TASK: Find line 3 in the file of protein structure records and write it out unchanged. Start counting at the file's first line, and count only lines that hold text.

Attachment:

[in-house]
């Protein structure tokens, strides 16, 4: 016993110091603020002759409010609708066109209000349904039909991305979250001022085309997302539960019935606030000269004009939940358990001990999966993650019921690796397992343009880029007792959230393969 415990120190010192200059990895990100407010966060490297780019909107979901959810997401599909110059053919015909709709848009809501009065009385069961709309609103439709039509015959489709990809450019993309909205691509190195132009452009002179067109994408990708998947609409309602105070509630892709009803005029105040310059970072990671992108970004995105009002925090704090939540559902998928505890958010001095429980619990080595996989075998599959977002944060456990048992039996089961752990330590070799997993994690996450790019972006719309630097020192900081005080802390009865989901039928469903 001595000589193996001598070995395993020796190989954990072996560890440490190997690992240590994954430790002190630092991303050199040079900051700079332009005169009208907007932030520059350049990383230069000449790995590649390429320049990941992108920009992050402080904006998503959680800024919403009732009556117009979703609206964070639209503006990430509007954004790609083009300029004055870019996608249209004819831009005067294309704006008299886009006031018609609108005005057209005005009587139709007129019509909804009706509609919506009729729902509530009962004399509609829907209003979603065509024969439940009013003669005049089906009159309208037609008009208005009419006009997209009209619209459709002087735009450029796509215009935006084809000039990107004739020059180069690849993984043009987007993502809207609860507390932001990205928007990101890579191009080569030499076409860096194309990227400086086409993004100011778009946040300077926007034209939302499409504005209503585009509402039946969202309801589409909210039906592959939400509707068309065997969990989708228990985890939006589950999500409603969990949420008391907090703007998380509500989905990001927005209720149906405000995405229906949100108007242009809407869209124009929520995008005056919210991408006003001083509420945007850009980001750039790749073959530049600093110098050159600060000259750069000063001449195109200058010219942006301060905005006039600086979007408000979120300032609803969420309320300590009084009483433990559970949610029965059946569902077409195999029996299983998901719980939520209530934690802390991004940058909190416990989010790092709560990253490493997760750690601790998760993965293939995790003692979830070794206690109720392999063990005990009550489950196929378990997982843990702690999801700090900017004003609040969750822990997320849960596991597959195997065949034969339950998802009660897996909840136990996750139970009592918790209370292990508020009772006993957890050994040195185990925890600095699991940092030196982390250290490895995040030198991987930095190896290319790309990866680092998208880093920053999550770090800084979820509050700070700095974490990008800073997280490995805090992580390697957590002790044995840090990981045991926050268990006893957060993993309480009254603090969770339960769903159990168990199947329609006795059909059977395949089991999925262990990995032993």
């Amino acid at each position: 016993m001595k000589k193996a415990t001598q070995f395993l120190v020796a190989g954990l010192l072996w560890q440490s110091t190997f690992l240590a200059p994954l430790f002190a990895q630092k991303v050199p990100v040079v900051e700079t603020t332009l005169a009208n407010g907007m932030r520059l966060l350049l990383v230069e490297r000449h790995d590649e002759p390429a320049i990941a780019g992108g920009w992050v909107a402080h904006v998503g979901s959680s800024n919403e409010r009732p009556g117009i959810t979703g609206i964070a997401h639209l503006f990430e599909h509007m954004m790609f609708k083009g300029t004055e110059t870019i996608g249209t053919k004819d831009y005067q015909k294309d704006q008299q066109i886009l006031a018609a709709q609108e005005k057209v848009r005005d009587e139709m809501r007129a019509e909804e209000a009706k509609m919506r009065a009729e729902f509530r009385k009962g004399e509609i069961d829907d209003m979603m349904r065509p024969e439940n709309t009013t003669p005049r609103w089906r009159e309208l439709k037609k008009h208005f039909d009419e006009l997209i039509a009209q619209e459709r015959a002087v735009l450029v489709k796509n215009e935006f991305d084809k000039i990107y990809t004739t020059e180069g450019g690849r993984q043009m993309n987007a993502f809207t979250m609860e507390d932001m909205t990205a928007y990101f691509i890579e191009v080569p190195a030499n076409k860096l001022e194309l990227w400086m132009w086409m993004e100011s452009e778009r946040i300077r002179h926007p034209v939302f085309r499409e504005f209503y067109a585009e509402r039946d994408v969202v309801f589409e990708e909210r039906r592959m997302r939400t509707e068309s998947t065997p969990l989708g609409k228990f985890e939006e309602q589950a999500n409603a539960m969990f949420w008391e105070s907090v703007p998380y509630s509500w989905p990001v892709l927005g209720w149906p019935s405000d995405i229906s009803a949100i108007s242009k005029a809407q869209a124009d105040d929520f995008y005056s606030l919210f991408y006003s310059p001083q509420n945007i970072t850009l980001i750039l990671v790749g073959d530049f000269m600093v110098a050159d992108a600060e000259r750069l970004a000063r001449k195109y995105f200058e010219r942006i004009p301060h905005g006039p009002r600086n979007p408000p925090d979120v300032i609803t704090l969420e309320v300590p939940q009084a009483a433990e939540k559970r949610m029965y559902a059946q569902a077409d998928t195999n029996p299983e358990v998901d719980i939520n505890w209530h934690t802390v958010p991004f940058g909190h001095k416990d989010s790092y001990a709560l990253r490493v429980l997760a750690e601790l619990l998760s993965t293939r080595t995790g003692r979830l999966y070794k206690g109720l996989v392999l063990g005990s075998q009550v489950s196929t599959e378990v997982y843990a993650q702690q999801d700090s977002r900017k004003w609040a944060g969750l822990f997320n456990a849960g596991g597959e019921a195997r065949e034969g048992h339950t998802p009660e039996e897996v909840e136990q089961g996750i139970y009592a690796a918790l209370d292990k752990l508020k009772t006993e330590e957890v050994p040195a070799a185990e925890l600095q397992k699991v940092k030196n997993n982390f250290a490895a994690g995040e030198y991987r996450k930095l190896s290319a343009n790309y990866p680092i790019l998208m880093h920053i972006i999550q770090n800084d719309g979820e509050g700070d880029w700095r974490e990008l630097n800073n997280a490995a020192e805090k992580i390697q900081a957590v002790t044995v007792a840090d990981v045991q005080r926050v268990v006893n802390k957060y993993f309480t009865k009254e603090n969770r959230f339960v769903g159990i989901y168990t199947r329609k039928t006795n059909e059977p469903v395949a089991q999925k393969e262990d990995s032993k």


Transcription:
């Amino acid at each position: 016993m001595k000589k193996a415990t001598q070995f395993l120190v020796a190989g954990l010192l072996w560890q440490s110091t190997f690992l240590a200059p994954l430790f002190a990895q630092k991303v050199p990100v040079v900051e700079t603020t332009l005169a009208n407010g907007m932030r520059l966060l350049l990383v230069e490297r000449h790995d590649e002759p390429a320049i990941a780019g992108g920009w992050v909107a402080h904006v998503g979901s959680s800024n919403e409010r009732p009556g117009i959810t979703g609206i964070a997401h639209l503006f990430e599909h509007m954004m790609f609708k083009g300029t004055e110059t870019i996608g249209t053919k004819d831009y005067q015909k294309d704006q008299q066109i886009l006031a018609a709709q609108e005005k057209v848009r005005d009587e139709m809501r007129a019509e909804e209000a009706k509609m919506r009065a009729e729902f509530r009385k009962g004399e509609i069961d829907d209003m979603m349904r065509p024969e439940n709309t009013t003669p005049r609103w089906r009159e309208l439709k037609k008009h208005f039909d009419e006009l997209i039509a009209q619209e459709r015959a002087v735009l450029v489709k796509n215009e935006f991305d084809k000039i990107y990809t004739t020059e180069g450019g690849r993984q043009m993309n987007a993502f809207t979250m609860e507390d932001m909205t990205a928007y990101f691509i890579e191009v080569p190195a030499n076409k860096l001022e194309l990227w400086m132009w086409m993004e100011s452009e778009r946040i300077r002179h926007p034209v939302f085309r499409e504005f209503y067109a585009e509402r039946d994408v969202v309801f589409e990708e909210r039906r592959m997302r939400t509707e068309s998947t065997p969990l989708g609409k228990f985890e939006e309602q589950a999500n409603a539960m969990f949420w008391e105070s907090v703007p998380y509630s509500w989905p990001v892709l927005g209720w149906p019935s405000d995405i229906s009803a949100i108007s242009k005029a809407q869209a124009d105040d929520f995008y005056s606030l919210f991408y006003s310059p001083q509420n945007i970072t850009l980001i750039l990671v790749g073959d530049f000269m600093v110098a050159d992108a600060e000259r750069l970004a000063r001449k195109y995105f200058e010219r942006i004009p301060h905005g006039p009002r600086n979007p408000p925090d979120v300032i609803t704090l969420e309320v300590p939940q009084a009483a433990e939540k559970r949610m029965y559902a059946q569902a077409d998928t195999n029996p299983e358990v998901d719980i939520n505890w209530h934690t802390v958010p991004f940058g909190h001095k416990d989010s790092y001990a709560l990253r490493v429980l997760a750690e601790l619990l998760s993965t293939r080595t995790g003692r979830l999966y070794k206690g109720l996989v392999l063990g005990s075998q009550v489950s196929t599959e378990v997982y843990a993650q702690q999801d700090s977002r900017k004003w609040a944060g969750l822990f997320n456990a849960g596991g597959e019921a195997r065949e034969g048992h339950t998802p009660e039996e897996v909840e136990q089961g996750i139970y009592a690796a918790l209370d292990k752990l508020k009772t006993e330590e957890v050994p040195a070799a185990e925890l600095q397992k699991v940092k030196n997993n982390f250290a490895a994690g995040e030198y991987r996450k930095l190896s290319a343009n790309y990866p680092i790019l998208m880093h920053i972006i999550q770090n800084d719309g979820e509050g700070d880029w700095r974490e990008l630097n800073n997280a490995a020192e805090k992580i390697q900081a957590v002790t044995v007792a840090d990981v045991q005080r926050v268990v006893n802390k957060y993993f309480t009865k009254e603090n969770r959230f339960v769903g159990i989901y168990t199947r329609k039928t006795n059909e059977p469903v395949a089991q999925k393969e262990d990995s032993k």